Matt Reeves Breaks Down THE BATMAN’s Unplanned Flight

The Batman didn’t show us the Caped Crusader’s first day on the job. But it did provide a different live-action take on the Dark Knight than what we’ve seen before. Only two years into his life as a vigilante, Robert Pattinson’s Bruce Wayne was far from the polished superhero we know he’ll eventually become. His inexperience is what led him to some difficult situations. That included when he found himself in a room with a group that seemingly should have been on his side, officers of the Gotham City Police Department. That close call led to one of the film’s most intense sequences. It also ended with a devastating thump. And director Matt Reeves explained why all of that was important in a video breaking down Bruce’s unplanned flight.

If you’re nearly going to have your secret identity revealed, before jumping off a skyscraper and crash landing, you better make it count. That’s what Matt Reeves’ did when his Batman took to the sky. The writer and director analyzed how he did that in a video for The New York Times. That included covering the scene’s technical aspects. Reeves talked about where he put the camera and why. He also said he wanted viewers to experience the chaotic moment from Batman’s point-of-view. To accomplish that during the climactic jump he watched real videos of wingsuiters.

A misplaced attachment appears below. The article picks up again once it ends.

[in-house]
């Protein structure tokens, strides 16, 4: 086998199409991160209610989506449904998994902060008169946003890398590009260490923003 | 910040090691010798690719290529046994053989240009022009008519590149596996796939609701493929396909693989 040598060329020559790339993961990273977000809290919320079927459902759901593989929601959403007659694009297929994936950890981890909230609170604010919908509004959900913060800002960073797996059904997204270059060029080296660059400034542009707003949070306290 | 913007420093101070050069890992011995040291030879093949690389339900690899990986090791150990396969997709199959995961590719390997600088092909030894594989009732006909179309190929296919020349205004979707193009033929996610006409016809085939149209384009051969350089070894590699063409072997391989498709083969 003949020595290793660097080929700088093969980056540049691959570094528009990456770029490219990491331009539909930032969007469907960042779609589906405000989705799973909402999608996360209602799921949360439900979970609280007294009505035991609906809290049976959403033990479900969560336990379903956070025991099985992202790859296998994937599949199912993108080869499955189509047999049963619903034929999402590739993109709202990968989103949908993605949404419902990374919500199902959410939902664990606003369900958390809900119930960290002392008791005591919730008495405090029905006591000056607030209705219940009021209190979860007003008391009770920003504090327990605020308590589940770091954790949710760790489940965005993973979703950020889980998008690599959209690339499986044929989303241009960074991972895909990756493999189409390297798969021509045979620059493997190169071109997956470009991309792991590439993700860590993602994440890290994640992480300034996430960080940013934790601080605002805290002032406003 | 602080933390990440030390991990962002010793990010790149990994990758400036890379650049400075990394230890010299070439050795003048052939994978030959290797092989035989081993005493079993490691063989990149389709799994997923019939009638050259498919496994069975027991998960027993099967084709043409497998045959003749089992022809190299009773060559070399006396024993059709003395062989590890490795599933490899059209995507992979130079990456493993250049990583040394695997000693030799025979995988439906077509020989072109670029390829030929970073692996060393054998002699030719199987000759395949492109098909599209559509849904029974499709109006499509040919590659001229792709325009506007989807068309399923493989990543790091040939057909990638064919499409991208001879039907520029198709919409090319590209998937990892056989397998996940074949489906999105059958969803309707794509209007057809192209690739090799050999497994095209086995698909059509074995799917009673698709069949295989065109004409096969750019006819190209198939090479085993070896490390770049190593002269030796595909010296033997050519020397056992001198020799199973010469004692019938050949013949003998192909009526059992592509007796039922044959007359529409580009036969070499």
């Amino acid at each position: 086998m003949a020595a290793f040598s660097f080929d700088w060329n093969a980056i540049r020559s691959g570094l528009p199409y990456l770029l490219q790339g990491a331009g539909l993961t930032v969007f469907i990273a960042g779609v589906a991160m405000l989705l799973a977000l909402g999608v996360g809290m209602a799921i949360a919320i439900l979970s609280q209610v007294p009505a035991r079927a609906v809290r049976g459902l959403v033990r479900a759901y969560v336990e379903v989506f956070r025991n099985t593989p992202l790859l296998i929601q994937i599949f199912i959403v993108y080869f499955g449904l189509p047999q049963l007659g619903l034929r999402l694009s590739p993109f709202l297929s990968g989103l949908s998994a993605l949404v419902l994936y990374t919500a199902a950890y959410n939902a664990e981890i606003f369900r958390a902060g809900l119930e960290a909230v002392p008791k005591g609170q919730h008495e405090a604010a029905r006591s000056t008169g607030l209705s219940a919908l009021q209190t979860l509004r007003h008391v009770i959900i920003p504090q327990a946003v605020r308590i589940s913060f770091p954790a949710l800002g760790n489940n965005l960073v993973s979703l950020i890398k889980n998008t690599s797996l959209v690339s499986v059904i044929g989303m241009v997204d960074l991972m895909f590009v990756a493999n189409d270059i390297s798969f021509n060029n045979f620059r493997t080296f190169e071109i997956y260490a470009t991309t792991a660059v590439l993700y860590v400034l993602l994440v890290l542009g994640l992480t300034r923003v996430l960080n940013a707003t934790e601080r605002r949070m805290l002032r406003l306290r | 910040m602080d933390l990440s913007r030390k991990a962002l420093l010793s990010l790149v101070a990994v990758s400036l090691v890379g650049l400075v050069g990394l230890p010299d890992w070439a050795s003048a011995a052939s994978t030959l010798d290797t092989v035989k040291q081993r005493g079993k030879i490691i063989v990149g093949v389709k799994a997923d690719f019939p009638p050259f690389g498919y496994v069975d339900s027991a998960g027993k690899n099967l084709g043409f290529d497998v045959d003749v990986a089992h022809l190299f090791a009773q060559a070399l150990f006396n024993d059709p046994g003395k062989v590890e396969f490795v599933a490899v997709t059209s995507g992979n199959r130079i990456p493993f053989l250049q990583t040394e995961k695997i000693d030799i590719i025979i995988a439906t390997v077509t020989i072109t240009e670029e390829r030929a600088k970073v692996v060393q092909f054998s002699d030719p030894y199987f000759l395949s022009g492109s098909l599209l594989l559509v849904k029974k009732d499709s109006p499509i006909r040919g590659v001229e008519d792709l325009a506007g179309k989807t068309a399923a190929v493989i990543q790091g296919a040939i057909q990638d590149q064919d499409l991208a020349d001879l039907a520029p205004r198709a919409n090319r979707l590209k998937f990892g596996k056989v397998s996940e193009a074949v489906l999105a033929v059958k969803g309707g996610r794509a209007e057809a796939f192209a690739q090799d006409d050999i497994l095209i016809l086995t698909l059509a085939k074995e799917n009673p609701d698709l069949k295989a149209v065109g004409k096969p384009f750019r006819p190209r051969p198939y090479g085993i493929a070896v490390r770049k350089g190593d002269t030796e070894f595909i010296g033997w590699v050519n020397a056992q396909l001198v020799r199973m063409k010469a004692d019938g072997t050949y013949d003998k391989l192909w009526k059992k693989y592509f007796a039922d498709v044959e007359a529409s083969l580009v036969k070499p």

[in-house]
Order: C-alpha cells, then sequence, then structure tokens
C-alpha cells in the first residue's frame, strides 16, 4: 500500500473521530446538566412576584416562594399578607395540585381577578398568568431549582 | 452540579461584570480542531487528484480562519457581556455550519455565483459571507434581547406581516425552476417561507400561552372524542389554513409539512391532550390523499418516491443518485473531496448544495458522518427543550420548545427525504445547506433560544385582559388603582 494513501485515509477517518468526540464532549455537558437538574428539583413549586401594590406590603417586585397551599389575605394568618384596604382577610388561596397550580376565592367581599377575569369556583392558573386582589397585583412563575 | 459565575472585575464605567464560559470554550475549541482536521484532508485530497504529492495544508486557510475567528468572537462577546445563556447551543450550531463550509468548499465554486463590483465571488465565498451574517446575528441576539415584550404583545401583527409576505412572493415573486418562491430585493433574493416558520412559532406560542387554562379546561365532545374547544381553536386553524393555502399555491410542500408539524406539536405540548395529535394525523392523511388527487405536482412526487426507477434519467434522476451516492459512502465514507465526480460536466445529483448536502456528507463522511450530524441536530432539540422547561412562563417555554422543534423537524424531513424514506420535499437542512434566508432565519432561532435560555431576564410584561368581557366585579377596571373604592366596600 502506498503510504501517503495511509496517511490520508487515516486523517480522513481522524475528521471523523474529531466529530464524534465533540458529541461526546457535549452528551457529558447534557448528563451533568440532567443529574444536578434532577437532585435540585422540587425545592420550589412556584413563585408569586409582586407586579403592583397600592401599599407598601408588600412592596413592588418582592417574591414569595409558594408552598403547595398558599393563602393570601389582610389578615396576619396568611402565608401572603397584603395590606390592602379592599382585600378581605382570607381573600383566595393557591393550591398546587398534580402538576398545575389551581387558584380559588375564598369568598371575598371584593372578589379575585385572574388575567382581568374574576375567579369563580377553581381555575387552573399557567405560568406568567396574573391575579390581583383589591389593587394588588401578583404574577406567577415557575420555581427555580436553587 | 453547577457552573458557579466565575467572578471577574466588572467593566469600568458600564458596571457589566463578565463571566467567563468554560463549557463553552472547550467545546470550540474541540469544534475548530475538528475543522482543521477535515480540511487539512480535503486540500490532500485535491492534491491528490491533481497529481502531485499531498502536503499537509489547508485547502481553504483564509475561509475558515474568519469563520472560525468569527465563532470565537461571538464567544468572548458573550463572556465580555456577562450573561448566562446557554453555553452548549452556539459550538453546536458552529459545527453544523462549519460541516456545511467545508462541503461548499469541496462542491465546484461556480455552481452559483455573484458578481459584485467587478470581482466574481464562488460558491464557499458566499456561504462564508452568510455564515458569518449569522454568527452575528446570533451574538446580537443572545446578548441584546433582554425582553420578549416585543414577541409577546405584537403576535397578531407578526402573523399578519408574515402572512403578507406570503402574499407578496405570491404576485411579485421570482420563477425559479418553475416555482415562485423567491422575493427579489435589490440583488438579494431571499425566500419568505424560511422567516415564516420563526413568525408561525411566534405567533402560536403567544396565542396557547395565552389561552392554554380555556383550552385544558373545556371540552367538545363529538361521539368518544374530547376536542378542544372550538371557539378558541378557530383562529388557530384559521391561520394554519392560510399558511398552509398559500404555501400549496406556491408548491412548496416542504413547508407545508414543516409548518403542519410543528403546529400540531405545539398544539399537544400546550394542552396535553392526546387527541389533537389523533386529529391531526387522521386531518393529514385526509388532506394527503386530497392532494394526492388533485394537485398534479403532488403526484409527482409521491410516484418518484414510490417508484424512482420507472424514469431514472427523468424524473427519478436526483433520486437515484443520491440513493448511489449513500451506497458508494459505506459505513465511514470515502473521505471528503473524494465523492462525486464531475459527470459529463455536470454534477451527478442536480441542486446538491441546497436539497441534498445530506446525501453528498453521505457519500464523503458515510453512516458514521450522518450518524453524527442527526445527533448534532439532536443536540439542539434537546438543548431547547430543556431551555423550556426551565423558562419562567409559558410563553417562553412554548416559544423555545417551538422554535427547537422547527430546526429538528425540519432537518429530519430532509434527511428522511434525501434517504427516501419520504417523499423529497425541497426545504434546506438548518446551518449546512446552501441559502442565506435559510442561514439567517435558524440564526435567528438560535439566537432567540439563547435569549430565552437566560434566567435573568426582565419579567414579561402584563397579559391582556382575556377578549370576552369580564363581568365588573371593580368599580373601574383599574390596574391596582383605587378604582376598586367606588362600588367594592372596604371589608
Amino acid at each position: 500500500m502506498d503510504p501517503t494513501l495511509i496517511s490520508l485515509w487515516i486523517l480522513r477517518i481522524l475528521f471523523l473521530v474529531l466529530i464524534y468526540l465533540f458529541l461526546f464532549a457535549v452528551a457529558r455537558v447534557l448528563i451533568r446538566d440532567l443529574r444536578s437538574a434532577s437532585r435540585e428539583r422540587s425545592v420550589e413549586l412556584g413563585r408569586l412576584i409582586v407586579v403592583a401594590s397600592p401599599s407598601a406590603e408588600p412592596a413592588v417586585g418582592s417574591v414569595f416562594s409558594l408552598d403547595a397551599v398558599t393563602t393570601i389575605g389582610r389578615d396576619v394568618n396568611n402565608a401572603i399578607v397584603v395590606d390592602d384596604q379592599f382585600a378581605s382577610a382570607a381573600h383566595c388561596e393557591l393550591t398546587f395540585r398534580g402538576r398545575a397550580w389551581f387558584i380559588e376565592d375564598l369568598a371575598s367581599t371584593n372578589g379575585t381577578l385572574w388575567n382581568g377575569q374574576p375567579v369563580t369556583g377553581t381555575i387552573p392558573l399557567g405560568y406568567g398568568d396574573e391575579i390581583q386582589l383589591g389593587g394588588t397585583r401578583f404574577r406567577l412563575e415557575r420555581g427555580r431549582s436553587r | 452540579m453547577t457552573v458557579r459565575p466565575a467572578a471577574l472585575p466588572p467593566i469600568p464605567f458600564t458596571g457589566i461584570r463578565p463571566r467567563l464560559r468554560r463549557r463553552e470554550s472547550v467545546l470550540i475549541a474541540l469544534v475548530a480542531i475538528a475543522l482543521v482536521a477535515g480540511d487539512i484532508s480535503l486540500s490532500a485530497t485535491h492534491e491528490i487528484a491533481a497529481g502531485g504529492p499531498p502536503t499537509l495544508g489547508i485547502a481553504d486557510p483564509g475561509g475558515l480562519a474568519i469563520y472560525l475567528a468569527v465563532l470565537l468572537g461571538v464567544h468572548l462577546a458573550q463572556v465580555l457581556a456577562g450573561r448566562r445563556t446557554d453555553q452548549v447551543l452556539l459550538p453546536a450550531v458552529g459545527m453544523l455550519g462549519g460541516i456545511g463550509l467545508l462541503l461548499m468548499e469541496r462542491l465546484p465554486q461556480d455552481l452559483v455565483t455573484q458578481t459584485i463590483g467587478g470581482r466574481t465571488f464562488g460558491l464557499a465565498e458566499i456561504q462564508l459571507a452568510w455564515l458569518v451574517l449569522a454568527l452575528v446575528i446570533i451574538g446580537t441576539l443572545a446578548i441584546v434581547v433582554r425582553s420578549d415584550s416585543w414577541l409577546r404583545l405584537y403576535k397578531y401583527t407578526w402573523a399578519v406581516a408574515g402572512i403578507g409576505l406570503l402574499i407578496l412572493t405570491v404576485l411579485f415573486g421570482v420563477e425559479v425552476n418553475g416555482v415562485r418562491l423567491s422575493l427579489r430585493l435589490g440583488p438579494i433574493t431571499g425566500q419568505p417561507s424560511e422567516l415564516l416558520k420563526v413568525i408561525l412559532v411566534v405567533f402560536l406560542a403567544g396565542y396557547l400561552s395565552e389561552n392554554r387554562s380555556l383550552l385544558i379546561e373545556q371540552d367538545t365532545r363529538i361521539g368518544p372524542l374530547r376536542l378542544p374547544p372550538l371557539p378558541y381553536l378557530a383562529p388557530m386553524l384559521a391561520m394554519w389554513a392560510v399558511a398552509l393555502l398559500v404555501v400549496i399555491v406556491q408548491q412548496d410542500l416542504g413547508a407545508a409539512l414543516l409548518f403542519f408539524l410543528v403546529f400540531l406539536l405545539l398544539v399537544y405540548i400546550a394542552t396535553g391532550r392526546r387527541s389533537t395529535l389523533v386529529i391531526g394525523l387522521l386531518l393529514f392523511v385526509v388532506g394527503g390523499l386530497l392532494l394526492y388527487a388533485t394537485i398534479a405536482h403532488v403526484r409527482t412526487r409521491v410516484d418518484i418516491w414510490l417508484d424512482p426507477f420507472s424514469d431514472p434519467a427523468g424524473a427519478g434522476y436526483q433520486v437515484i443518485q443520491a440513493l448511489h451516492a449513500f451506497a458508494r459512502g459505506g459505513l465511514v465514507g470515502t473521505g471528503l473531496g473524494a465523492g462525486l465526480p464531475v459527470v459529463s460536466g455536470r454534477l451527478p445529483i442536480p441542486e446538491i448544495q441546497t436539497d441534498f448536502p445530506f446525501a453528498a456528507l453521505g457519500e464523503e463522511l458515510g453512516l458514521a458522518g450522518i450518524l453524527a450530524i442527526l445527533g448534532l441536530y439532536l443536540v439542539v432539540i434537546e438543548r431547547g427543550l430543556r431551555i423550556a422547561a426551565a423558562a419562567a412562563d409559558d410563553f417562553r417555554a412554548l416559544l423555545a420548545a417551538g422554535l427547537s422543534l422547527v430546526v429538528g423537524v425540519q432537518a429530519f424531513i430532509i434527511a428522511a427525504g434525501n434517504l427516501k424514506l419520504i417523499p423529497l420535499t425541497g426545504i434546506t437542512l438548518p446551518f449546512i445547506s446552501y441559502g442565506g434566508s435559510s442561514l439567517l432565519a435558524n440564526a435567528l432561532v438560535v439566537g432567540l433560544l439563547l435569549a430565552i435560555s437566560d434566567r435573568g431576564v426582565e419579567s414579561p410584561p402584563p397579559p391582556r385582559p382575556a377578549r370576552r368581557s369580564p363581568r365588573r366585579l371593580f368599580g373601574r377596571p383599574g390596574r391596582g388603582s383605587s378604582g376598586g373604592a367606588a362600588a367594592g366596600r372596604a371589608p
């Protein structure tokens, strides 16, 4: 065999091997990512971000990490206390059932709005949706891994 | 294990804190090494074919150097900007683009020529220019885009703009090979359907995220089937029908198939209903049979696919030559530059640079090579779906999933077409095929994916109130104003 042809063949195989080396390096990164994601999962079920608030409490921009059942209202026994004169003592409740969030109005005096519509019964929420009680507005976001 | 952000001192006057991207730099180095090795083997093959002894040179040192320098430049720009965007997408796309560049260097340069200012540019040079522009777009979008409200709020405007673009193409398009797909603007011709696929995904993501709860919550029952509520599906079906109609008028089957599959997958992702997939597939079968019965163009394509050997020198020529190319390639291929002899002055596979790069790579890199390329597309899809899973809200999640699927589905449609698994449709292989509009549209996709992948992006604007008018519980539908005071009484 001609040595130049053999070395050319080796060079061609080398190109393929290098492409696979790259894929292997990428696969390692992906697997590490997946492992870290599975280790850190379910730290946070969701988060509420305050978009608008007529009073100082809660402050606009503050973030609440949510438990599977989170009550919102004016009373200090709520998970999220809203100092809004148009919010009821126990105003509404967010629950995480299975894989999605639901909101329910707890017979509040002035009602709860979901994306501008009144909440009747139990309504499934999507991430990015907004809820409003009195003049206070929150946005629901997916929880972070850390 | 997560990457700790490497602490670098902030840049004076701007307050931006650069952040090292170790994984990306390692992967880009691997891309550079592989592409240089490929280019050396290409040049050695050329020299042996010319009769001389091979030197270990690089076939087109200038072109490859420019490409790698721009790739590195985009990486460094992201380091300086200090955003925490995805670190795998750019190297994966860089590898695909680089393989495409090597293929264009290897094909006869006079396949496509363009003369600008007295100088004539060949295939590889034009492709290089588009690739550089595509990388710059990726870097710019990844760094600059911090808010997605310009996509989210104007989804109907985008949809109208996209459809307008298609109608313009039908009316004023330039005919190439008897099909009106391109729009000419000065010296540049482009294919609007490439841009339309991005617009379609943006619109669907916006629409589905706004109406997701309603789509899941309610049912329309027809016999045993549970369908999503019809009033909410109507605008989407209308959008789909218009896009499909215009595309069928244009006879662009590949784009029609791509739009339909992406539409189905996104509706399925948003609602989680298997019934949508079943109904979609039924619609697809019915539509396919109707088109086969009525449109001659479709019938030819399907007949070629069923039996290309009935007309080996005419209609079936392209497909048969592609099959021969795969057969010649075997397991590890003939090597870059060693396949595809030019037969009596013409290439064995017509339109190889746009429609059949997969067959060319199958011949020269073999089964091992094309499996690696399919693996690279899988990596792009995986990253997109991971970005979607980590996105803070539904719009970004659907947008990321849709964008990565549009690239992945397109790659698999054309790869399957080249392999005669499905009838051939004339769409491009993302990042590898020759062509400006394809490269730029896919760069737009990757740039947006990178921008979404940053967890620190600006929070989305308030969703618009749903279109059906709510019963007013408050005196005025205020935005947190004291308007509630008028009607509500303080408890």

The Batman talks to Jim Gordon
Warner Bros.

But Reeves also got into how this scene contributed to the development of the character. This Batman is not in control. At this point he’s, ahem, winging it. From the moment Jim Gordon tells him how to escape, the Dark Knight is running while figuring out what to do next. And reaching the top of the building was clearly not part of his plan, which Pattinson conveys when he reaches the top. Batman was also clearly not ready for his big leap—which, in the non-elevated reality of this Gotham, probably should have killed him.

After a few more years on the job, we trust this Bruce Wayne will get better at flying. But probably not until he can avoid flying by the seat of his pants.

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